Supplementing the article below, note the following comment from José Pontes in his latest China EV sales report (which he publishes monthly). In this comment, aside from references to EV sales standings for the year to date, José discusses Tesla’s dropping Model 3 sales in China.
“Tesla’s midsize sedan should bounce back in September, likely to #8, but considering that 12 months ago the Model 3 was 2nd, with some 90,000 registrations, we can see that deliveries have dropped a significant 26% YoY. One should be worried about the future of the US model in China, especially considering that this drop happened in the context of a market with three-digit growth rates and that several Model 3-******s (namely, the BYD Seal and NIO ET5) are about to land on the market. Price cut, anyone?…”
However, note that refers to the Model 3, which went from 92,755 sales in China in the first 8 months of 2021 to 69,025 sales in the first 8 months of 2022, but Model Y sales went from 59,900 sales to 172,711 sales in the same period. Clearly, there’s a much larger increase in Model Y sales than decrease in Model 3 sales.
José also noted that Tesla had 10% of Chinese plugin vehicle sales in the first 8 months of 2021 but 7% of Chinese plugin vehicle sales in the first 8 months of 2022.
Above and below are just a few of the puzzle pieces regarding the Tesla story in China at the moment, but look at them carefully and see how you think they fit together and what they mean.
Now let’s get to what’s happening with Tesla vehicle wait times for new buyers in China.
By Peter McGuthrie, courtesy of EVANNEX
As Tesla continues to prioritize production output at its Gigafactory Shanghai, the automaker’s wait times have been dropping in China as it begins catching back up to demand. Most investors know that China is an important market, and the shift to reduced wait times on electric vehicles may or may not be significant when considering the company’s share price.
Tesla’s wait times in China have dropped significantly in recent weeks, as reported by Barron’s, leaving some investors wondering how the automaker’s stock could be affected. Some of Tesla’s wait times in China were dropped by more than a month, with all models now bearing a minimum estimated delivery of just one week and a maximum of 10 weeks.
Before, the shortest wait time for a Tesla in China is with the entry-level Model Y, which estimated a delivery time ranging from one to four weeks. Now, all Model Y and Model 3 variants have estimated delivery times as low as one week.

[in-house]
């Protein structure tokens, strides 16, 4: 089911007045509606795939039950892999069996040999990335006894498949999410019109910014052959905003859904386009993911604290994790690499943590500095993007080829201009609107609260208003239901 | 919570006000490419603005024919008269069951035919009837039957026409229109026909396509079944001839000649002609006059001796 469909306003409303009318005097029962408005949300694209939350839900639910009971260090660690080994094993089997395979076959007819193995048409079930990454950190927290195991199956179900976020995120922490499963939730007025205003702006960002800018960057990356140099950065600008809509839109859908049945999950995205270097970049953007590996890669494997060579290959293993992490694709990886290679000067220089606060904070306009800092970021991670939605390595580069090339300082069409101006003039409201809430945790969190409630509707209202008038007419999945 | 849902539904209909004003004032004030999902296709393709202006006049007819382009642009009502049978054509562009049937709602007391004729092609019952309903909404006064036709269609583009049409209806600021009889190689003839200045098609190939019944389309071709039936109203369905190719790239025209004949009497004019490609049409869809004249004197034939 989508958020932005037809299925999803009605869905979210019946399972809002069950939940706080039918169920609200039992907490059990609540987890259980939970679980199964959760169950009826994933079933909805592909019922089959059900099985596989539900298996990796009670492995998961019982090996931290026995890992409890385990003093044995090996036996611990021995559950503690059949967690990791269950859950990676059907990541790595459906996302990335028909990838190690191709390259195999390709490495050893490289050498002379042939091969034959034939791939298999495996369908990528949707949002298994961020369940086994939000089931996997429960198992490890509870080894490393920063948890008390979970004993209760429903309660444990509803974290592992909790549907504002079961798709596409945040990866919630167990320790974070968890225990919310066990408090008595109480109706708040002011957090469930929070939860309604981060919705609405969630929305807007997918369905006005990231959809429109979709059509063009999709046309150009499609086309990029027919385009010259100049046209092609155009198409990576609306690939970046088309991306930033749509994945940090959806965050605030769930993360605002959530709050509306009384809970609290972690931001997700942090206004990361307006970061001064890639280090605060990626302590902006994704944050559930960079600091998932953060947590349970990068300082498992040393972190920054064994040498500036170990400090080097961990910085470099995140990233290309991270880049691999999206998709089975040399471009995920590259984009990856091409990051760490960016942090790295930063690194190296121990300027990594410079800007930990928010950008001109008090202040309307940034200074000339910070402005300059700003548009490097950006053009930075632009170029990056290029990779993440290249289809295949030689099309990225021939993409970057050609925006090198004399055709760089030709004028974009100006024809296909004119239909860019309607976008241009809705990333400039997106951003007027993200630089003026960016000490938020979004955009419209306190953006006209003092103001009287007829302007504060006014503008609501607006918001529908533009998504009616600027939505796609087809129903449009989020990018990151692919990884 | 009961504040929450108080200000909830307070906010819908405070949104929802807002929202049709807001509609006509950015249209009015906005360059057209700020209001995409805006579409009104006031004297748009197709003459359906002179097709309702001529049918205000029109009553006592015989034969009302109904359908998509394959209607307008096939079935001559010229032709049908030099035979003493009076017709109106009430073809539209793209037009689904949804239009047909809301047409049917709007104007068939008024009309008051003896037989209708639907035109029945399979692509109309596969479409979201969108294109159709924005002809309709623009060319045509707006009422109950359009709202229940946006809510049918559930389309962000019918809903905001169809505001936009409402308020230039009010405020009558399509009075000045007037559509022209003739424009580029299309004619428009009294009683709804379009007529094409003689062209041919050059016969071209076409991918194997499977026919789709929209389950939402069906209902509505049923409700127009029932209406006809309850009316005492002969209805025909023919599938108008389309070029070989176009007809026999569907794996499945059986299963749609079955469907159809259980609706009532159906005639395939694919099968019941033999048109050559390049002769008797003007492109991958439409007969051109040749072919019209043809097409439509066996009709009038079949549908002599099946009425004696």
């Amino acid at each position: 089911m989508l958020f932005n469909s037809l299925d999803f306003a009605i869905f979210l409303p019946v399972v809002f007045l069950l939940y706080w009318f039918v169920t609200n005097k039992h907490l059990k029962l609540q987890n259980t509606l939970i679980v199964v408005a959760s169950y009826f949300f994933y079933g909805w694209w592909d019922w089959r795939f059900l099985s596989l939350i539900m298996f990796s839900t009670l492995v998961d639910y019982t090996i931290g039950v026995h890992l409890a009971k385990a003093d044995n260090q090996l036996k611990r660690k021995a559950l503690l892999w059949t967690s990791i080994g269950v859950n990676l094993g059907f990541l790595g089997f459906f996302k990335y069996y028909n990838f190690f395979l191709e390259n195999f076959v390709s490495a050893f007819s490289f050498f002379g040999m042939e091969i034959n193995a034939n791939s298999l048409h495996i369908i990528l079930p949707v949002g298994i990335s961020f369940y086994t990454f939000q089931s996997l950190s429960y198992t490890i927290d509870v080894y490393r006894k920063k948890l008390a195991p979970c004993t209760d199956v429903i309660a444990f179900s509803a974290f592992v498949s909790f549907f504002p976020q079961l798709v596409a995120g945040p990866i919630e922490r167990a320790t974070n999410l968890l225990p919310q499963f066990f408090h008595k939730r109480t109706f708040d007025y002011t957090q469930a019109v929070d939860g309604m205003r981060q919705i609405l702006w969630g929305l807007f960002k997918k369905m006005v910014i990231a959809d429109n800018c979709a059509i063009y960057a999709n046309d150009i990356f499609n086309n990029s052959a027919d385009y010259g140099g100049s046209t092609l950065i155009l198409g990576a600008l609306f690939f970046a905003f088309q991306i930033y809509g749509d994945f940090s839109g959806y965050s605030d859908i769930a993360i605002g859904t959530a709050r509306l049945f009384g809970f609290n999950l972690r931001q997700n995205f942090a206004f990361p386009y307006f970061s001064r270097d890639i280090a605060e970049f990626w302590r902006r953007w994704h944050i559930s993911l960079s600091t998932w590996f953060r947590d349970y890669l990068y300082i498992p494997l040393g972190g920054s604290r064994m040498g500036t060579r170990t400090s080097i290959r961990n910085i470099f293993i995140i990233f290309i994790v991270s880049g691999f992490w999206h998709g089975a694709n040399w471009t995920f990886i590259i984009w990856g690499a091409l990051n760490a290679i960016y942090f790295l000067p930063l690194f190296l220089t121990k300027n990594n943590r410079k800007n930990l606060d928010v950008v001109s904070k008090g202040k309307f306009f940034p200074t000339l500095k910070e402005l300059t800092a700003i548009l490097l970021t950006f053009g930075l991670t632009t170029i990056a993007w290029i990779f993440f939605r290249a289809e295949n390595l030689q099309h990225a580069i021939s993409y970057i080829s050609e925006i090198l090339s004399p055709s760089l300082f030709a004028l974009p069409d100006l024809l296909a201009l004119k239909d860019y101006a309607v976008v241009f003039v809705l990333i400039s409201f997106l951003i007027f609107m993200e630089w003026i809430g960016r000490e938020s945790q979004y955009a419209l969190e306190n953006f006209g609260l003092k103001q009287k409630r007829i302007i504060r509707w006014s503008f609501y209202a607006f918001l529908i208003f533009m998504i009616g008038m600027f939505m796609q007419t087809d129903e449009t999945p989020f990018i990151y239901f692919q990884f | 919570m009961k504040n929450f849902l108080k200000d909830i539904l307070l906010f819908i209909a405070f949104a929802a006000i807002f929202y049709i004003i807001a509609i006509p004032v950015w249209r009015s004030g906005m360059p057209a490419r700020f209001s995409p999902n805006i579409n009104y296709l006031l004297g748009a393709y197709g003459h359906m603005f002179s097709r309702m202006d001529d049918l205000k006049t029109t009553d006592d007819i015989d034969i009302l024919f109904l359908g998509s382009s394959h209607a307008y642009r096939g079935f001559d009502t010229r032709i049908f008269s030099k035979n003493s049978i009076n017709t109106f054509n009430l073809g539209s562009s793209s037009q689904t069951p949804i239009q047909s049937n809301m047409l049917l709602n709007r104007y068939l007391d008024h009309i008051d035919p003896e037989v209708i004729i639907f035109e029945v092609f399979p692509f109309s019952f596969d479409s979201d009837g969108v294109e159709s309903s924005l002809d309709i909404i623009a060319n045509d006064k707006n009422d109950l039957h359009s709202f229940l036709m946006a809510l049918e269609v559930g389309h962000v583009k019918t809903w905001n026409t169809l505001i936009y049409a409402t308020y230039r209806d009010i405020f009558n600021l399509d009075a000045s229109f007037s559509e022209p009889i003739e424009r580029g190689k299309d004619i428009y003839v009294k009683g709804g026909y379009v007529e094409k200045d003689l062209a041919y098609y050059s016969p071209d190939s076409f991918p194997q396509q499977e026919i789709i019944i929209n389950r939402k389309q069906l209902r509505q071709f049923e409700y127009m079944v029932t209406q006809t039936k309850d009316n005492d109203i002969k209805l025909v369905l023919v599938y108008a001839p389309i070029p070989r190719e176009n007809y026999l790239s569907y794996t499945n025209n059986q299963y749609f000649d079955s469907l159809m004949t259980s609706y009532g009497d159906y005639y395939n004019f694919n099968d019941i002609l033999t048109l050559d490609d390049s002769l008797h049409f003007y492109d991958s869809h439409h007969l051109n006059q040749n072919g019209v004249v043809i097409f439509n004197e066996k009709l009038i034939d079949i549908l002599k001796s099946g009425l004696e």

The longest wait times for its models are the Model Y AWD Long Range and Model Y Performance, each with an estimated delivery ranging from 1 to 10 weeks — down from as much as 14 weeks earlier this week.
Tesla has dropped delivery estimates in China three separate times since completing its production upgrades. Additionally, 14 weeks is quite the improvement considering some of Tesla’s models were expected to take 20 weeks just last month.
The drop in wait times could indicate multiple different things for Tesla’s stock, and bulls and bears are likely to argue one way or the other. For one, many investors are looking at demand to help predict the market’s future, and falling wait times could point to a decrease in demand overall.
Still, the wait times began decreasing within a month of Tesla’s production upgrades at Giga Shanghai, and bulls are likely to debate that the drop represents this production increase and not a drop in demand — especially with Tesla’s impressive August delivery numbers. Additionally, Tesla’s Giga Shanghai became less strained with the ramp-up of production at Gigafactory Berlin-Brandenburg, since that factory can now accommodate European orders.
No matter which way you spin it, however, delivery expectations for much of the Chinese auto market — including EV startups and Tesla rivals Li Auto, NIO and XPeng Motors — significantly underperformed. Meanwhile, Tesla nearly doubled its total manufacturing potential worldwide between Gigafactories Shanghai and Berlin.
Only time will tell how Tesla’s reduced wait times will affect its stock, but consumers could also be incentivized to buy EVs with wait times that decreased by more than a month. According to statements made during Tesla’s second-quarter earnings call, CEO Elon Musk also seems to think that the drop in lead times is crucial, calling the automaker’s long backlog of orders “annoying” for customers.
“That’s annoying. It’d be like go to a restaurant and you order a burger and you have to wait 3 hours and like,” said Musk. “You want to get your burger right away. Same with the car. So we want that lead times to reduce.”
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